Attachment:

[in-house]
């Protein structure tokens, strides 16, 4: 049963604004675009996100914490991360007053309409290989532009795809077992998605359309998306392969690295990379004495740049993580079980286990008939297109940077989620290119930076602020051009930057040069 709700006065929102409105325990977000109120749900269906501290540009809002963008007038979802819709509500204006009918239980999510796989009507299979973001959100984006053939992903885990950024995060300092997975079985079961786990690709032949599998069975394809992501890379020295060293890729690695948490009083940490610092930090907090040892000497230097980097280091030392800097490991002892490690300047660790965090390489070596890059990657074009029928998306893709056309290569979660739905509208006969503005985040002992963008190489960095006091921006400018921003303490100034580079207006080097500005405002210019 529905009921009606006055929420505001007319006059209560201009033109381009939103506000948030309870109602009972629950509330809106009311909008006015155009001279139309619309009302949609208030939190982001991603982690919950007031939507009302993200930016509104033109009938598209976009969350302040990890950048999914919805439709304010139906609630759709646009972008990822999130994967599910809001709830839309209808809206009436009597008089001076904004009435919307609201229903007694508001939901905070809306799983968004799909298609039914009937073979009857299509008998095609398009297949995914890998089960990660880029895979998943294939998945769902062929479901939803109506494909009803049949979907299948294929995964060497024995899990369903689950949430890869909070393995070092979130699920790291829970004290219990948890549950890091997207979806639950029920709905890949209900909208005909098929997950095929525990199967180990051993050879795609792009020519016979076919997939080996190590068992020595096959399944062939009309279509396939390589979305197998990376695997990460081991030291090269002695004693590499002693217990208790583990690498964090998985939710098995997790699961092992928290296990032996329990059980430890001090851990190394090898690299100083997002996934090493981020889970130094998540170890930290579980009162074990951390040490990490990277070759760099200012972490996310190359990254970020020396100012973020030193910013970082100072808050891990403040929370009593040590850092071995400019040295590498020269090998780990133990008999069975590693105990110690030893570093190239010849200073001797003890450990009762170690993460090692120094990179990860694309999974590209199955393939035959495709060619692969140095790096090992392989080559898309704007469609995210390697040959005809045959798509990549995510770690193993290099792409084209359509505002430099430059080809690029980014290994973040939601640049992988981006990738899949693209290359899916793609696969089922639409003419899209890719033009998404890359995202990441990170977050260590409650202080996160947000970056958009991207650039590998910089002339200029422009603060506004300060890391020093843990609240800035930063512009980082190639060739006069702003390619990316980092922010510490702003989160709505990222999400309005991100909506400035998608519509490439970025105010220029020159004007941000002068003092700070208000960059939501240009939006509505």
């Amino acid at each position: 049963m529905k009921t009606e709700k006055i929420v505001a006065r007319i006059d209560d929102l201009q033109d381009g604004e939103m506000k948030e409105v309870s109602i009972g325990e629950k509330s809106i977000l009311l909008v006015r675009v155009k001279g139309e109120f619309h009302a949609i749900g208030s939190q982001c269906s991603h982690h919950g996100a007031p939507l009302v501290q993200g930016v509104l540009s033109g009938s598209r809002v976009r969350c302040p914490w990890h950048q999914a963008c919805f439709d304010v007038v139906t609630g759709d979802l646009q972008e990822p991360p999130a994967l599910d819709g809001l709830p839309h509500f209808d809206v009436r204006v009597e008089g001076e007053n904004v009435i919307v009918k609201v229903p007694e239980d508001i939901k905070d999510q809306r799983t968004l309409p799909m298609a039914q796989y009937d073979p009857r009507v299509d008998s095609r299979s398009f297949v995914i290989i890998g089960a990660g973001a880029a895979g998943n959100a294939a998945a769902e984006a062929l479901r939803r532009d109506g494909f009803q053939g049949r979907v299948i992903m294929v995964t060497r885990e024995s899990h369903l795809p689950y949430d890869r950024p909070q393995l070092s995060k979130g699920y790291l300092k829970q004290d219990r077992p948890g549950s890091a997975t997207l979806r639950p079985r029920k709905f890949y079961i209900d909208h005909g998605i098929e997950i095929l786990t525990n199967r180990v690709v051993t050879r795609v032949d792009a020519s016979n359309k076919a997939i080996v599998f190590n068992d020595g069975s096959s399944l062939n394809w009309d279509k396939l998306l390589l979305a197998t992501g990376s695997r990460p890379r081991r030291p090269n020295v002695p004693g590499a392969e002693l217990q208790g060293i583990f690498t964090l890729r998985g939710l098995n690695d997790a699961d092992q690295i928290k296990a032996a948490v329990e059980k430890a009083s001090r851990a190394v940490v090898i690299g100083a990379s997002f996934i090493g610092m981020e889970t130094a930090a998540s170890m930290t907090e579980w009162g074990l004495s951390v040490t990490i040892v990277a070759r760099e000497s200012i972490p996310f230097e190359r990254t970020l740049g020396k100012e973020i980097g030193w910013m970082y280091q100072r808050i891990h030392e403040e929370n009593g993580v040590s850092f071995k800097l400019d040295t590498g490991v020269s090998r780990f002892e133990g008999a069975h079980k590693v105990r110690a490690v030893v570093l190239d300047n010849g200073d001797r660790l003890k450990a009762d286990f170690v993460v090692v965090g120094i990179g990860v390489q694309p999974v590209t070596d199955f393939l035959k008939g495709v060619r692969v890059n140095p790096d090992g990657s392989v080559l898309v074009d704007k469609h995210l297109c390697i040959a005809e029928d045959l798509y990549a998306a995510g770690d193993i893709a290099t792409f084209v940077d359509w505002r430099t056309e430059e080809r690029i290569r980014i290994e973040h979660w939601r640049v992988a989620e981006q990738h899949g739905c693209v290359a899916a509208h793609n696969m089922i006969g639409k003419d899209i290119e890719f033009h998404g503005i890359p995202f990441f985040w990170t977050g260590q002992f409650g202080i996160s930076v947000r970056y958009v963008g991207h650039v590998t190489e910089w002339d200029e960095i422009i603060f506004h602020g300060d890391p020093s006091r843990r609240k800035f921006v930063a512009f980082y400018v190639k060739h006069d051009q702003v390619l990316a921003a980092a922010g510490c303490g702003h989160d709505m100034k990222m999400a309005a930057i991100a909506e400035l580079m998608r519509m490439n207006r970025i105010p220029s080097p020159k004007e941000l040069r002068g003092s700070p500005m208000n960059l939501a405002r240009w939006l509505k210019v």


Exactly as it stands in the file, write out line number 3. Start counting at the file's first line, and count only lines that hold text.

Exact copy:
């Amino acid at each position: 049963m529905k009921t009606e709700k006055i929420v505001a006065r007319i006059d209560d929102l201009q033109d381009g604004e939103m506000k948030e409105v309870s109602i009972g325990e629950k509330s809106i977000l009311l909008v006015r675009v155009k001279g139309e109120f619309h009302a949609i749900g208030s939190q982001c269906s991603h982690h919950g996100a007031p939507l009302v501290q993200g930016v509104l540009s033109g009938s598209r809002v976009r969350c302040p914490w990890h950048q999914a963008c919805f439709d304010v007038v139906t609630g759709d979802l646009q972008e990822p991360p999130a994967l599910d819709g809001l709830p839309h509500f209808d809206v009436r204006v009597e008089g001076e007053n904004v009435i919307v009918k609201v229903p007694e239980d508001i939901k905070d999510q809306r799983t968004l309409p799909m298609a039914q796989y009937d073979p009857r009507v299509d008998s095609r299979s398009f297949v995914i290989i890998g089960a990660g973001a880029a895979g998943n959100a294939a998945a769902e984006a062929l479901r939803r532009d109506g494909f009803q053939g049949r979907v299948i992903m294929v995964t060497r885990e024995s899990h369903l795809p689950y949430d890869r950024p909070q393995l070092s995060k979130g699920y790291l300092k829970q004290d219990r077992p948890g549950s890091a997975t997207l979806r639950p079985r029920k709905f890949y079961i209900d909208h005909g998605i098929e997950i095929l786990t525990n199967r180990v690709v051993t050879r795609v032949d792009a020519s016979n359309k076919a997939i080996v599998f190590n068992d020595g069975s096959s399944l062939n394809w009309d279509k396939l998306l390589l979305a197998t992501g990376s695997r990460p890379r081991r030291p090269n020295v002695p004693g590499a392969e002693l217990q208790g060293i583990f690498t964090l890729r998985g939710l098995n690695d997790a699961d092992q690295i928290k296990a032996a948490v329990e059980k430890a009083s001090r851990a190394v940490v090898i690299g100083a990379s997002f996934i090493g610092m981020e889970t130094a930090a998540s170890m930290t907090e579980w009162g074990l004495s951390v040490t990490i040892v990277a070759r760099e000497s200012i972490p996310f230097e190359r990254t970020l740049g020396k100012e973020i980097g030193w910013m970082y280091q100072r808050i891990h030392e403040e929370n009593g993580v040590s850092f071995k800097l400019d040295t590498g490991v020269s090998r780990f002892e133990g008999a069975h079980k590693v105990r110690a490690v030893v570093l190239d300047n010849g200073d001797r660790l003890k450990a009762d286990f170690v993460v090692v965090g120094i990179g990860v390489q694309p999974v590209t070596d199955f393939l035959k008939g495709v060619r692969v890059n140095p790096d090992g990657s392989v080559l898309v074009d704007k469609h995210l297109c390697i040959a005809e029928d045959l798509y990549a998306a995510g770690d193993i893709a290099t792409f084209v940077d359509w505002r430099t056309e430059e080809r690029i290569r980014i290994e973040h979660w939601r640049v992988a989620e981006q990738h899949g739905c693209v290359a899916a509208h793609n696969m089922i006969g639409k003419d899209i290119e890719f033009h998404g503005i890359p995202f990441f985040w990170t977050g260590q002992f409650g202080i996160s930076v947000r970056y958009v963008g991207h650039v590998t190489e910089w002339d200029e960095i422009i603060f506004h602020g300060d890391p020093s006091r843990r609240k800035f921006v930063a512009f980082y400018v190639k060739h006069d051009q702003v390619l990316a921003a980092a922010g510490c303490g702003h989160d709505m100034k990222m999400a309005a930057i991100a909506e400035l580079m998608r519509m490439n207006r970025i105010p220029s080097p020159k004007e941000l040069r002068g003092s700070p500005m208000n960059l939501a405002r240009w939006l509505k210019v």